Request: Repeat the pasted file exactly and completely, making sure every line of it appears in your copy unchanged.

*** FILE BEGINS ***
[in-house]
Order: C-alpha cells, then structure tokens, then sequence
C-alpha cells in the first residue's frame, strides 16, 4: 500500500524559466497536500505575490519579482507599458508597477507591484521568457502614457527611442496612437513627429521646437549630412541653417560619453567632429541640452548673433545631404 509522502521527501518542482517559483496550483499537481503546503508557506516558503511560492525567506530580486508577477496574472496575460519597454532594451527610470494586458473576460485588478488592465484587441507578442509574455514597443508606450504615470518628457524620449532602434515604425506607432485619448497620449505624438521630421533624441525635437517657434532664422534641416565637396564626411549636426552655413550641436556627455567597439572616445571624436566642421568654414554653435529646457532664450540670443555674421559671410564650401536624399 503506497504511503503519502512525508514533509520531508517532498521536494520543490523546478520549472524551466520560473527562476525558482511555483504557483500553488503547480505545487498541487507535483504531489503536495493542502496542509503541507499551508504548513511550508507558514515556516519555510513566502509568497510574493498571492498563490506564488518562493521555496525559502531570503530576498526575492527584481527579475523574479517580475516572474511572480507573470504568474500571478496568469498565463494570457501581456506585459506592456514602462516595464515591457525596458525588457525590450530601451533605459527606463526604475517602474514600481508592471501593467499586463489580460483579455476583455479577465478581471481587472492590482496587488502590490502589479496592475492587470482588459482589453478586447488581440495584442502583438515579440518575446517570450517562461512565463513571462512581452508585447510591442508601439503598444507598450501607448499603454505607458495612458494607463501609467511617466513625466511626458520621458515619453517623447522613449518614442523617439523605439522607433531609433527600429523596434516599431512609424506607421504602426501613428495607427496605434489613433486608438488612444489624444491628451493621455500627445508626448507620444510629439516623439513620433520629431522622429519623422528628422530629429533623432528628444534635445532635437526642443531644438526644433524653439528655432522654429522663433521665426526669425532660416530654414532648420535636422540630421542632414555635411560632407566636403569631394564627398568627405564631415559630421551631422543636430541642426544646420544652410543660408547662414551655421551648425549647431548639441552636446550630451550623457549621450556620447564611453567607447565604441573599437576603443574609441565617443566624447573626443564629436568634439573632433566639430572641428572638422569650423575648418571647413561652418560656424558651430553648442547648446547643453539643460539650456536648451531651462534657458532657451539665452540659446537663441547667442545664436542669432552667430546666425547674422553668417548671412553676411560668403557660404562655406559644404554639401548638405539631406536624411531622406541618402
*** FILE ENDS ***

[in-house]
Order: C-alpha cells, then structure tokens, then sequence
C-alpha cells in the first residue's frame, strides 16, 4: 500500500524559466497536500505575490519579482507599458508597477507591484521568457502614457527611442496612437513627429521646437549630412541653417560619453567632429541640452548673433545631404 509522502521527501518542482517559483496550483499537481503546503508557506516558503511560492525567506530580486508577477496574472496575460519597454532594451527610470494586458473576460485588478488592465484587441507578442509574455514597443508606450504615470518628457524620449532602434515604425506607432485619448497620449505624438521630421533624441525635437517657434532664422534641416565637396564626411549636426552655413550641436556627455567597439572616445571624436566642421568654414554653435529646457532664450540670443555674421559671410564650401536624399 503506497504511503503519502512525508514533509520531508517532498521536494520543490523546478520549472524551466520560473527562476525558482511555483504557483500553488503547480505545487498541487507535483504531489503536495493542502496542509503541507499551508504548513511550508507558514515556516519555510513566502509568497510574493498571492498563490506564488518562493521555496525559502531570503530576498526575492527584481527579475523574479517580475516572474511572480507573470504568474500571478496568469498565463494570457501581456506585459506592456514602462516595464515591457525596458525588457525590450530601451533605459527606463526604475517602474514600481508592471501593467499586463489580460483579455476583455479577465478581471481587472492590482496587488502590490502589479496592475492587470482588459482589453478586447488581440495584442502583438515579440518575446517570450517562461512565463513571462512581452508585447510591442508601439503598444507598450501607448499603454505607458495612458494607463501609467511617466513625466511626458520621458515619453517623447522613449518614442523617439523605439522607433531609433527600429523596434516599431512609424506607421504602426501613428495607427496605434489613433486608438488612444489624444491628451493621455500627445508626448507620444510629439516623439513620433520629431522622429519623422528628422530629429533623432528628444534635445532635437526642443531644438526644433524653439528655432522654429522663433521665426526669425532660416530654414532648420535636422540630421542632414555635411560632407566636403569631394564627398568627405564631415559630421551631422543636430541642426544646420544652410543660408547662414551655421551648425549647431548639441552636446550630451550623457549621450556620447564611453567607447565604441573599437576603443574609441565617443566624447573626443564629436568634439573632433566639430572641428572638422569650423575648418571647413561652418560656424558651430553648442547648446547643453539643460539650456536648451531651462534657458532657451539665452540659446537663441547667442545664436542669432552667430546666425547674422553668417548671412553676411560668403557660404562655406559644404554639401548638405539631406536624411531622406541618402